**Recursion 1:**

number = 4, which is greater than 0 so,

(number * number ) + Sum.Series(number â€“ 1)

(4 * 4) + Sum.Series(4 â€“ 1)

16 + Sum.Series(3)

**Recursion 2:**

number will become 3, which is greater than 0 so,

(number * number ) + Sum.Series(number â€“ 1)

(3 * 3) + Sum.Series(3 â€“ 1)

9 + Sum.Series(2)

Total will be 9 + 16 = 25

**Recursion 3:**

number will become 2, which is greater than 0 so,

(number * number ) + Sum.Series(number â€“ 1)

(2 * 2) + Sum.Series(2 â€“ 1)

4 + Sum.Series(1)

Total will be: 16 + 9 + 4 = 29

**Recursion 4:**

number will become 1, which is greater than 0 so,

(number * number ) + Sum.Series(number â€“ 1)

(1 * 1) + Sum.Series(1 â€“ 1)

1 + Sum.Series(0)

Total will be 16 +9 + 4 + 1 = 30

**Recursion 5:**

Number will become 0, which means the first if condition is true, so, it will exit from the function.

Final output will be 30.

**Don’t forget to explore the Arguments in R**

### Key Features of R Recursion

Some major features of the R recursive function are:

- The use of recursion, often, makes the code shorter and it also looks clean.
- It is a simple solution for a few cases.
- It expresses in a function that calls itself.

## Applications of R Recursion

After learning features of recursive function in R, now let’s discuss the applications of R recursive functions.

#### 1. Dynamic Programming

It is the process to avoid re-computation. It is also an essential tool for statistical programming. There are two types of dynamic programming:

**1.1. Bottom-up Dynamic Programming**

- In this, we check the function starting with the smallest possible argument value.
- All computed values will be stored in an array.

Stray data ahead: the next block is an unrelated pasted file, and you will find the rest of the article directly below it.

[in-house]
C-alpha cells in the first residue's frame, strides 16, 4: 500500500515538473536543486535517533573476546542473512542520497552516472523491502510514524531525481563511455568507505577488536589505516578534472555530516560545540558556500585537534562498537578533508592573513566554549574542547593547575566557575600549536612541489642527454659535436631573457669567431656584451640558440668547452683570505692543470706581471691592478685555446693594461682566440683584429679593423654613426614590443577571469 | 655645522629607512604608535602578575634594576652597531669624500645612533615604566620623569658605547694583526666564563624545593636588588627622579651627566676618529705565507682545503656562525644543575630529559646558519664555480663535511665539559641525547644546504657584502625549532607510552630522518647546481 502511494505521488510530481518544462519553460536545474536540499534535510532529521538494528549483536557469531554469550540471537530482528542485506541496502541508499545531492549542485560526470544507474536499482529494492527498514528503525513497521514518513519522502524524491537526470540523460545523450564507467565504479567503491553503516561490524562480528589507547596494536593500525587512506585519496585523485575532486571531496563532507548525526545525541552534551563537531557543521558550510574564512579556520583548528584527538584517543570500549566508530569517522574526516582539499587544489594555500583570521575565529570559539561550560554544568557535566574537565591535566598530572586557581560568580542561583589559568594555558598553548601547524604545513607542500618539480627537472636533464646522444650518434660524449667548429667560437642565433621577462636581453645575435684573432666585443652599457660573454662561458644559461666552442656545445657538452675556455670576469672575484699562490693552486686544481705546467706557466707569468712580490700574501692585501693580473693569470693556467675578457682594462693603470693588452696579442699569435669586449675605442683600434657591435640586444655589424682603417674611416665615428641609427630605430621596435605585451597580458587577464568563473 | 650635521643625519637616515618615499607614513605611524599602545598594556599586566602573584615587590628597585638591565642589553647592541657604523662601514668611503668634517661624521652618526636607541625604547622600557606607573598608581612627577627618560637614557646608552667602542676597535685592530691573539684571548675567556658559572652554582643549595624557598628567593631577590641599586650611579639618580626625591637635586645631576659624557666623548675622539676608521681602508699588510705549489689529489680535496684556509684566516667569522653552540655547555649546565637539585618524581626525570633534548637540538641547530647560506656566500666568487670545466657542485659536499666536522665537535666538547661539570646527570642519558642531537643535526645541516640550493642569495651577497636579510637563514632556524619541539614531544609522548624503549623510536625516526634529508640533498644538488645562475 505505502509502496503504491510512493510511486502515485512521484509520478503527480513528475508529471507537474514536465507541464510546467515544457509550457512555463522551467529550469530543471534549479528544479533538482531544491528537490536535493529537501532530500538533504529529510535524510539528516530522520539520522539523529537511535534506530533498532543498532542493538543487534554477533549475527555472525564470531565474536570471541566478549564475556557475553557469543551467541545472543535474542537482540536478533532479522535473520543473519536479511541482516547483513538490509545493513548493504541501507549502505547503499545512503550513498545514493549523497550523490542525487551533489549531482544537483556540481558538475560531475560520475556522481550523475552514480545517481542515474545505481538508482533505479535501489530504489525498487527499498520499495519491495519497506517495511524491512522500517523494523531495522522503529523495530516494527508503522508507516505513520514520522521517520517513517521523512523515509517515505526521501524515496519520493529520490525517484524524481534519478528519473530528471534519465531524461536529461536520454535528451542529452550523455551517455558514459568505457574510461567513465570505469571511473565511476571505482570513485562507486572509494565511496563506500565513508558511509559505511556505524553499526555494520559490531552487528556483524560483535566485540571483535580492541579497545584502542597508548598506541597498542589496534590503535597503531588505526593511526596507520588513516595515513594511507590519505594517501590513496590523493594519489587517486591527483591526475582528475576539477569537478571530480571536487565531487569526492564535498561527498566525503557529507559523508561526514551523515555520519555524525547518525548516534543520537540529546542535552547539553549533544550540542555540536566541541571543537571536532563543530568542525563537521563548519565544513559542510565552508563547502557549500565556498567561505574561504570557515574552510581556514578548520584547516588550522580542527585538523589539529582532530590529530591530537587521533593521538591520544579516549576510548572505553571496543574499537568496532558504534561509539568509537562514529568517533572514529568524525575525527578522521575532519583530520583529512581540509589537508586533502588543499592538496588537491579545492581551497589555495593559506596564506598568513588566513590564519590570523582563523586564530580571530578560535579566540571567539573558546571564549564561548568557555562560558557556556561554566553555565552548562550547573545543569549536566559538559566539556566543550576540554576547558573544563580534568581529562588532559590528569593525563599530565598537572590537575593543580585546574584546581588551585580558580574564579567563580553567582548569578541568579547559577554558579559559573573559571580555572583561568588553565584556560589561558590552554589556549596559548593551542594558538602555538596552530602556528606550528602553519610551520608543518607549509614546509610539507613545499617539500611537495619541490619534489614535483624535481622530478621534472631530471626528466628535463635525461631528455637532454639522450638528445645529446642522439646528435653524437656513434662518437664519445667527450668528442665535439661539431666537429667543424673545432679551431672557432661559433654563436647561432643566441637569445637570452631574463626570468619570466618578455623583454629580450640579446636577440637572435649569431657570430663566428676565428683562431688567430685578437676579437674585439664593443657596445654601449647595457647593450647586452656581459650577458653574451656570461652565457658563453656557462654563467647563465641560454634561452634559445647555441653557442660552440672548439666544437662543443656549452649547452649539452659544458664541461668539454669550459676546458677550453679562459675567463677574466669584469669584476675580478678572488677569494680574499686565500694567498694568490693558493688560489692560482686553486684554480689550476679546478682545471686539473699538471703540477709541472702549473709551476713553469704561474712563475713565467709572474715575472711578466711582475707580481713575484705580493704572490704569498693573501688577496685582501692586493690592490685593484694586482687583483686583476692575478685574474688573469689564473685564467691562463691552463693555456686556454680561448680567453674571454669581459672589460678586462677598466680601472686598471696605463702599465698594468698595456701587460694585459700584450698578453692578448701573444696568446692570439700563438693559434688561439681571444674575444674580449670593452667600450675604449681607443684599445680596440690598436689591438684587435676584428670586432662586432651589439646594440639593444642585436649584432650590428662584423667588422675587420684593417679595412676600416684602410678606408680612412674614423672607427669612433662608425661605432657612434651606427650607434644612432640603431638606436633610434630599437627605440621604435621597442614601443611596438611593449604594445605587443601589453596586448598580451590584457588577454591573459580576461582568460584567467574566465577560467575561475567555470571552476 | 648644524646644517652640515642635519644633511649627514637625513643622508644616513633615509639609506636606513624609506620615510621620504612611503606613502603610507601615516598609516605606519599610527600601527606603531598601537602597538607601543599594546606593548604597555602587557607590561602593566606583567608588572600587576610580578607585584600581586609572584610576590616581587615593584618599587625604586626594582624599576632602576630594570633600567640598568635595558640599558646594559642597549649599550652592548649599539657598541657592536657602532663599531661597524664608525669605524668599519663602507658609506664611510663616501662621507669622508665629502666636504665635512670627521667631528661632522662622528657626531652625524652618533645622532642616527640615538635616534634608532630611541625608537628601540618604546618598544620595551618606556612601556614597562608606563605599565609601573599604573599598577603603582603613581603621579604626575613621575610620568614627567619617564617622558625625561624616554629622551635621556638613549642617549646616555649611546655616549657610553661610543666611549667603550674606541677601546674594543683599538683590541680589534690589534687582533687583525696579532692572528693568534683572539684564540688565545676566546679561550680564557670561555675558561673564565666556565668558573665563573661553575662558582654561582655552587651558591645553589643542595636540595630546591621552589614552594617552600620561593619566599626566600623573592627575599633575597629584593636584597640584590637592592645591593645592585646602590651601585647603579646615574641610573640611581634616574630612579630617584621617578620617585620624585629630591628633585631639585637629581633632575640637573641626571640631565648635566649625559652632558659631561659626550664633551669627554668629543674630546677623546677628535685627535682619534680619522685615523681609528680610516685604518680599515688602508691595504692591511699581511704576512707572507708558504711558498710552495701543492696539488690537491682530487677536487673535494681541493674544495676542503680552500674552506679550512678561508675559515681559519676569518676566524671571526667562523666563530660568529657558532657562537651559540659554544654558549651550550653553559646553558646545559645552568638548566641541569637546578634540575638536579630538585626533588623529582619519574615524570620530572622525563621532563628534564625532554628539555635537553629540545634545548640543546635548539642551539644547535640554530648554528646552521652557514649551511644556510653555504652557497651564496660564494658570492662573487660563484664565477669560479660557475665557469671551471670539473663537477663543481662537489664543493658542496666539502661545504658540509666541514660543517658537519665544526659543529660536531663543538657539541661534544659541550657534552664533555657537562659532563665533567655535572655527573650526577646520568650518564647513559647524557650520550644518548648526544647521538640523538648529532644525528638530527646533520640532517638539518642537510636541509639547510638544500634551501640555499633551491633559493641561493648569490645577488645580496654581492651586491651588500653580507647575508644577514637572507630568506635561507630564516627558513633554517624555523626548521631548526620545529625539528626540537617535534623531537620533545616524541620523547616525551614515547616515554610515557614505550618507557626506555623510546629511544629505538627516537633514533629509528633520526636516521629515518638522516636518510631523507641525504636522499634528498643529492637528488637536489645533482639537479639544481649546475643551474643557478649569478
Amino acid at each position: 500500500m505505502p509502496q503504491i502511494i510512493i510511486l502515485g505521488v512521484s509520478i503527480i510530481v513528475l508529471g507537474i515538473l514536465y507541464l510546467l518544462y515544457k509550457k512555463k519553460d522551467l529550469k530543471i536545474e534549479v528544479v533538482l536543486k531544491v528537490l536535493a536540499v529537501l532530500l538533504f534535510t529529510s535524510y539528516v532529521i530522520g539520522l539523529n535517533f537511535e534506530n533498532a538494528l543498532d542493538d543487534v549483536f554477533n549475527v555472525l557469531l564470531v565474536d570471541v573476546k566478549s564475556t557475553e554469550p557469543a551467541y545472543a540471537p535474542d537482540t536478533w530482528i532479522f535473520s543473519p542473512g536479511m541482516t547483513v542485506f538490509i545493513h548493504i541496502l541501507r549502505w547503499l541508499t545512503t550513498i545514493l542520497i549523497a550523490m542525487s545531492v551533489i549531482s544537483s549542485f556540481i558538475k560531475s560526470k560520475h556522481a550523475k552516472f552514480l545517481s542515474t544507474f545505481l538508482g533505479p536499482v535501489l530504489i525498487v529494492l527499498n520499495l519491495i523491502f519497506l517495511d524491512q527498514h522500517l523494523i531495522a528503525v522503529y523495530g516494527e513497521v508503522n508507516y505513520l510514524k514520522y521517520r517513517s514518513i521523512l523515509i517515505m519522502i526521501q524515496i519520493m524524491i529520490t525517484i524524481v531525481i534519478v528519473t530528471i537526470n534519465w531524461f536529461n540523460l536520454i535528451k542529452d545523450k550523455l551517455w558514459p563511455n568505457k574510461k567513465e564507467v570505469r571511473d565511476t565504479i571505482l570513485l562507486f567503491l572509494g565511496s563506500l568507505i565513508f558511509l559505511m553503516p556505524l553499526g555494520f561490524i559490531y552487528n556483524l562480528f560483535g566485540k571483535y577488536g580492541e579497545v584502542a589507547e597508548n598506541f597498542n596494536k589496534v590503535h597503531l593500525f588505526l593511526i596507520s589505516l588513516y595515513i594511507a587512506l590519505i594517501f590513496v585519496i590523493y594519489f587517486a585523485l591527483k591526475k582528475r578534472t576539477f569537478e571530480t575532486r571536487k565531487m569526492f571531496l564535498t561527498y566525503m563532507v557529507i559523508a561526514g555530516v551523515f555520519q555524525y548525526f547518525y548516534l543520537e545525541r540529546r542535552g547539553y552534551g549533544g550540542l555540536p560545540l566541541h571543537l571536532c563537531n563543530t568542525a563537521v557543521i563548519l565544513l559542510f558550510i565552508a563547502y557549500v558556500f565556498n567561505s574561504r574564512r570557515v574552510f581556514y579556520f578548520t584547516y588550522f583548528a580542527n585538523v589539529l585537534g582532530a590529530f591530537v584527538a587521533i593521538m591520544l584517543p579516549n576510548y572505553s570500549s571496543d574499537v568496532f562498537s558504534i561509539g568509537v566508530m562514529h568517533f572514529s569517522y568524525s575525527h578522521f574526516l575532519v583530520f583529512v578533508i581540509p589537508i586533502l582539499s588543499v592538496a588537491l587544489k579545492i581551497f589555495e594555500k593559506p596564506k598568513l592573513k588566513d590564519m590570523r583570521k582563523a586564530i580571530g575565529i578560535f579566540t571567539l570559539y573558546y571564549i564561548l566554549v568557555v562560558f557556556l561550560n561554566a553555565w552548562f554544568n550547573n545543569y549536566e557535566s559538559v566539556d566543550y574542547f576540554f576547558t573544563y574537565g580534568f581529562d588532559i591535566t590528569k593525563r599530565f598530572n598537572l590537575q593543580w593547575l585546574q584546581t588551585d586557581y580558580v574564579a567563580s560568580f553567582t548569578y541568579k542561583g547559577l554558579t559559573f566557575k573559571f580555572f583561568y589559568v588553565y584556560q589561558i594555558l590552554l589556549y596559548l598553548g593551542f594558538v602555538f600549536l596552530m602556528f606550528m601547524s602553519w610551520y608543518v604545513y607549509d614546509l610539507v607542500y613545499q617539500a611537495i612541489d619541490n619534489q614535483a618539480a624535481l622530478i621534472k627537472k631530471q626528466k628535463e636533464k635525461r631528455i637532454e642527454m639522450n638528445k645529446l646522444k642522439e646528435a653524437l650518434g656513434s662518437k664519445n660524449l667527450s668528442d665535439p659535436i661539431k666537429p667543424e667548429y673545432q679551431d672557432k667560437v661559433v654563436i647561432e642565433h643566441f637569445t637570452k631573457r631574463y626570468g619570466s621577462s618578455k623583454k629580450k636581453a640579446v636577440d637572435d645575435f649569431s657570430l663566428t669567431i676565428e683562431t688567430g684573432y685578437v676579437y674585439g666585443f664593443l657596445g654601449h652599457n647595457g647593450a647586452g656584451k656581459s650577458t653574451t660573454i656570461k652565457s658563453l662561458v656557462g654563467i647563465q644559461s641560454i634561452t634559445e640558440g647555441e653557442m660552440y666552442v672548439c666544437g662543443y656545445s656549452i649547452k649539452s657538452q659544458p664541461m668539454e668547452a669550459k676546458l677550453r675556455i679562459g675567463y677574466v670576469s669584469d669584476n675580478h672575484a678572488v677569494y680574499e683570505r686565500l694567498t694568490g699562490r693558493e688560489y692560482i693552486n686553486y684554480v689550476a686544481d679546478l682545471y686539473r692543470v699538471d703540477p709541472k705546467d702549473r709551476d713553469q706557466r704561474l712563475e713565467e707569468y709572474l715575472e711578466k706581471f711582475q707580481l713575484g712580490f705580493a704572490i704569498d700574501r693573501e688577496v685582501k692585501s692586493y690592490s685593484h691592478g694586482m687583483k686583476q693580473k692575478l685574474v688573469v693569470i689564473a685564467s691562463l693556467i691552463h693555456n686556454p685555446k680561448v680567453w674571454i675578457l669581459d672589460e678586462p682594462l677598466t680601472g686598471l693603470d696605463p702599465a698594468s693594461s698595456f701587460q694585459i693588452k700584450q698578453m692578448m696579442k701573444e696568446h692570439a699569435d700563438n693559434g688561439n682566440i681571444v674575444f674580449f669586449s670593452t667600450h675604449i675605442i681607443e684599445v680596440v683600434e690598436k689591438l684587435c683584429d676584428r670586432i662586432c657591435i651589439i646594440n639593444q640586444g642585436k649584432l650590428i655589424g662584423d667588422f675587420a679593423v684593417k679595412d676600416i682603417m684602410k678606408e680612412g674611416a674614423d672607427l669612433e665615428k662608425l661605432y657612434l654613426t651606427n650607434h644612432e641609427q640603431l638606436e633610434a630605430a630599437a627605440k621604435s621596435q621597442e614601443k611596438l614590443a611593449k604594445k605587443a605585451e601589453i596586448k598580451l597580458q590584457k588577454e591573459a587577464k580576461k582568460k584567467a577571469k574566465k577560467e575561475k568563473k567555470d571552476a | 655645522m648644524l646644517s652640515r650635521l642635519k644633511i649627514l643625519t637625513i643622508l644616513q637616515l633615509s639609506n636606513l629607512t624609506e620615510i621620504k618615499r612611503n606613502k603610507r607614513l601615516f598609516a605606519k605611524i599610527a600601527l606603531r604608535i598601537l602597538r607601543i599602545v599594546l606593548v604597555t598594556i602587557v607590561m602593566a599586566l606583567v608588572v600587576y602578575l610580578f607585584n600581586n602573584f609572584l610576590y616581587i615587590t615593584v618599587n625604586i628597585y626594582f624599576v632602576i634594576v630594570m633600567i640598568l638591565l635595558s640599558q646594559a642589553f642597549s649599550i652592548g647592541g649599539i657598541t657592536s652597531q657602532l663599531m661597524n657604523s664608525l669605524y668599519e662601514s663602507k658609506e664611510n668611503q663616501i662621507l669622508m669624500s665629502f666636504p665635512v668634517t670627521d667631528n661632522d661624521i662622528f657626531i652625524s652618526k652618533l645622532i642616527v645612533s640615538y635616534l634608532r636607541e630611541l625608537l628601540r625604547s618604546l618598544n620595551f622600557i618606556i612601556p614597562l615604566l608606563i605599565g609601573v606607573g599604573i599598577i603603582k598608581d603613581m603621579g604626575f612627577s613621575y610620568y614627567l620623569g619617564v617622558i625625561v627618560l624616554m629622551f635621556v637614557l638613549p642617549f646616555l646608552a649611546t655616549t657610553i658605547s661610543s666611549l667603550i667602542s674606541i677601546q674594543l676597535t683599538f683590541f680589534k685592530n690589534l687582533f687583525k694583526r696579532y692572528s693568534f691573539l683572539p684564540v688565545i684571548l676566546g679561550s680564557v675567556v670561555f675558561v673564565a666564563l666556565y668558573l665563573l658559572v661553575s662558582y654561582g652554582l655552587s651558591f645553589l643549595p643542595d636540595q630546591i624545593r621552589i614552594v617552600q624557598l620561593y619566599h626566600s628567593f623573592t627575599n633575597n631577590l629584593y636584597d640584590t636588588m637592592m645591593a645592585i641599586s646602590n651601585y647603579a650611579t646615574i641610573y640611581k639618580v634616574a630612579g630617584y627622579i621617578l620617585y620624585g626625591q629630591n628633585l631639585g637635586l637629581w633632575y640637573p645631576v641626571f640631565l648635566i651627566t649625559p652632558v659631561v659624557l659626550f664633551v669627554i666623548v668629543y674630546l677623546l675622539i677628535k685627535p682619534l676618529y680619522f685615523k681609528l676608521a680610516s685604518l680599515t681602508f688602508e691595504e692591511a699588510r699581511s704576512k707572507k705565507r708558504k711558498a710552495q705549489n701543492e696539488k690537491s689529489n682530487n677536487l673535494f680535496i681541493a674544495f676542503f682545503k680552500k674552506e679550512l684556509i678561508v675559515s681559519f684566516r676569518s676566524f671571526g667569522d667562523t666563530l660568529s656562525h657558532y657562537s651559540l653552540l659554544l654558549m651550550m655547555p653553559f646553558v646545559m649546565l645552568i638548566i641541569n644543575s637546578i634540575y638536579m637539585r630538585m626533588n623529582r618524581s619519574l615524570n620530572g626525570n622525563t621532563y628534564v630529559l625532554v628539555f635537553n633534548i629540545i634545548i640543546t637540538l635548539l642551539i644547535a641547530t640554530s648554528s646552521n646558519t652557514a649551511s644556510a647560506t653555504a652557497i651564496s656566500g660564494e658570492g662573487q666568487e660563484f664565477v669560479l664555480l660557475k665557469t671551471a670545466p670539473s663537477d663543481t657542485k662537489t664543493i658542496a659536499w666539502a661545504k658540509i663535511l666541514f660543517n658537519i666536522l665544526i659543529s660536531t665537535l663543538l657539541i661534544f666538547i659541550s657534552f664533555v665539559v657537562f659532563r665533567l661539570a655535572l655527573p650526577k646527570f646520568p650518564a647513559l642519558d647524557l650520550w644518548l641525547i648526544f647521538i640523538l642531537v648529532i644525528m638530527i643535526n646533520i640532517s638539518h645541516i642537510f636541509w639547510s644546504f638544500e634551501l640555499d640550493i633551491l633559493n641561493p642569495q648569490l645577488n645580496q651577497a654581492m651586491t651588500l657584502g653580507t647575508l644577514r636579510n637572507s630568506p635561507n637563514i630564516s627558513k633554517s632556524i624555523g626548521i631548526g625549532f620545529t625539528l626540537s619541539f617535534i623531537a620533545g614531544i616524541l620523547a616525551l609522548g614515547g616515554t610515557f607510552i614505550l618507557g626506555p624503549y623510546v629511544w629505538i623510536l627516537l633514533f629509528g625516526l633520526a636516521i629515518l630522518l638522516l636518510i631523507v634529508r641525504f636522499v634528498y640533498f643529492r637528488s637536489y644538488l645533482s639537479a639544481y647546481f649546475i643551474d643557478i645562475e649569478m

**1.2. Top-down Dynamic Programming**

- Save each computed value as the final act of a recursive function.
- Check if pre-computed values exist as the first action.

#### 2. Divide and Conquer Algorithms

- It is a common class of recursive function.
- Common features of this algorithm are process inputs, dividing the input into smaller portions, recursive call(s) process, at least one part.
- Recursion may sometimes occur before the input is been processed.

## Summary

We studied about recursion, its features, and examples of the recursive function.Â In this tutorial, we have also learned about recursive functions which arise often in statistics and dynamic programming along with its type.

**Get selected in your R interview with the Latest R Programming Interview Questions**

Hope you liked this blog. If you have any queries about R recursive function, you can share with us using the comment section given below.

**If you are Happy with DataFlair, do not forget to make us happy with your positive feedback on Google **

Very informative

Wow, that was very useful. Simple, straightforward, yet very informative.

Thanks so much for this!

Many thanks. I am going to read all of these R tutorials

Hey Nguyen,

We are happy to help you. Do recommend us on Facebook and keep visiting DataFlair for further updates.